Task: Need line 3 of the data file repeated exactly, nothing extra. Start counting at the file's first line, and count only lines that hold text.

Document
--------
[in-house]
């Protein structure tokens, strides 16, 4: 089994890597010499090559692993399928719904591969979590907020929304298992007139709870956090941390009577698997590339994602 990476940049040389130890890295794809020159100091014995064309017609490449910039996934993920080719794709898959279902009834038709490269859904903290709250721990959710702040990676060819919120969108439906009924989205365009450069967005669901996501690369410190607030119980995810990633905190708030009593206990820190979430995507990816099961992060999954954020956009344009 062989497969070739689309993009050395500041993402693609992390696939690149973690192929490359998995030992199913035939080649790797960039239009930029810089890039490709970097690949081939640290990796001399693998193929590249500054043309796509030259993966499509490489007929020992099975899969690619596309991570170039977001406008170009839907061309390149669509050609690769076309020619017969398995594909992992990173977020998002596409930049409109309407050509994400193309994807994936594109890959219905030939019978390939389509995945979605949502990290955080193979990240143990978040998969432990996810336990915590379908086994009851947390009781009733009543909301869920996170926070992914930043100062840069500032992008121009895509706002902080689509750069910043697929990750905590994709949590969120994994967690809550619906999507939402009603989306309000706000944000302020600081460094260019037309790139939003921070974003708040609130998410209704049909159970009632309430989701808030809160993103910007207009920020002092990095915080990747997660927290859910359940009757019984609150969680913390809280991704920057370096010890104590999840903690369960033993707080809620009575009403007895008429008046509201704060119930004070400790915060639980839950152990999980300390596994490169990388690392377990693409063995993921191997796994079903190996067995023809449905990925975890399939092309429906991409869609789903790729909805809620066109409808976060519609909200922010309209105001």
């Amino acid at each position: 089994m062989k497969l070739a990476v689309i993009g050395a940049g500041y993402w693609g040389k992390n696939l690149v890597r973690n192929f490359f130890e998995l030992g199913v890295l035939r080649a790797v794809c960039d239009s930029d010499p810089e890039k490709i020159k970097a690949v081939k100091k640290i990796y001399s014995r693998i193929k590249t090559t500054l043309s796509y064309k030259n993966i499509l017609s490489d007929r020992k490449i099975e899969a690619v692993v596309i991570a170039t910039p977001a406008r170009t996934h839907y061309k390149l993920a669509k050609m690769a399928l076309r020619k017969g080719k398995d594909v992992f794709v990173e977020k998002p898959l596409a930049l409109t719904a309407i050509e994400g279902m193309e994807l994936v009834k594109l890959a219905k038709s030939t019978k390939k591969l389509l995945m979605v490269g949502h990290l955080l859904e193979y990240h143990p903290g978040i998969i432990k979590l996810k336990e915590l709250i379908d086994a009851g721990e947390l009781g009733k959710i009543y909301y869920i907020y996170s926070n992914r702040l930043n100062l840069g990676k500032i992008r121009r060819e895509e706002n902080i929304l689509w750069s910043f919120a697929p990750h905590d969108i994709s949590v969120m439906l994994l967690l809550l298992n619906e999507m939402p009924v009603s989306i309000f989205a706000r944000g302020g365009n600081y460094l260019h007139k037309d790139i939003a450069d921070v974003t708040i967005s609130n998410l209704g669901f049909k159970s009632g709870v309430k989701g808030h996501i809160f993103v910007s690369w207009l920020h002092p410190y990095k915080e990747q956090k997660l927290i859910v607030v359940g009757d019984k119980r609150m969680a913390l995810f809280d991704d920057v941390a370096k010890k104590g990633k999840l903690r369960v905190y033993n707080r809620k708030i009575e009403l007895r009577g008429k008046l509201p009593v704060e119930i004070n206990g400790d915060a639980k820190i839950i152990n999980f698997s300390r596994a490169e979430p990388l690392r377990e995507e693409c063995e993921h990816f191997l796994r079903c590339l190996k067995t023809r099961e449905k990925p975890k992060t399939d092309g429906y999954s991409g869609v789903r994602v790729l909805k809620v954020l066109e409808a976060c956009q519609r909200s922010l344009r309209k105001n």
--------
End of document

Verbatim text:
């Amino acid at each position: 089994m062989k497969l070739a990476v689309i993009g050395a940049g500041y993402w693609g040389k992390n696939l690149v890597r973690n192929f490359f130890e998995l030992g199913v890295l035939r080649a790797v794809c960039d239009s930029d010499p810089e890039k490709i020159k970097a690949v081939k100091k640290i990796y001399s014995r693998i193929k590249t090559t500054l043309s796509y064309k030259n993966i499509l017609s490489d007929r020992k490449i099975e899969a690619v692993v596309i991570a170039t910039p977001a406008r170009t996934h839907y061309k390149l993920a669509k050609m690769a399928l076309r020619k017969g080719k398995d594909v992992f794709v990173e977020k998002p898959l596409a930049l409109t719904a309407i050509e994400g279902m193309e994807l994936v009834k594109l890959a219905k038709s030939t019978k390939k591969l389509l995945m979605v490269g949502h990290l955080l859904e193979y990240h143990p903290g978040i998969i432990k979590l996810k336990e915590l709250i379908d086994a009851g721990e947390l009781g009733k959710i009543y909301y869920i907020y996170s926070n992914r702040l930043n100062l840069g990676k500032i992008r121009r060819e895509e706002n902080i929304l689509w750069s910043f919120a697929p990750h905590d969108i994709s949590v969120m439906l994994l967690l809550l298992n619906e999507m939402p009924v009603s989306i309000f989205a706000r944000g302020g365009n600081y460094l260019h007139k037309d790139i939003a450069d921070v974003t708040i967005s609130n998410l209704g669901f049909k159970s009632g709870v309430k989701g808030h996501i809160f993103v910007s690369w207009l920020h002092p410190y990095k915080e990747q956090k997660l927290i859910v607030v359940g009757d019984k119980r609150m969680a913390l995810f809280d991704d920057v941390a370096k010890k104590g990633k999840l903690r369960v905190y033993n707080r809620k708030i009575e009403l007895r009577g008429k008046l509201p009593v704060e119930i004070n206990g400790d915060a639980k820190i839950i152990n999980f698997s300390r596994a490169e979430p990388l690392r377990e995507e693409c063995e993921h990816f191997l796994r079903c590339l190996k067995t023809r099961e449905k990925p975890k992060t399939d092309g429906y999954s991409g869609v789903r994602v790729l909805k809620v954020l066109e409808a976060c956009q519609r909200s922010l344009r309209k105001n």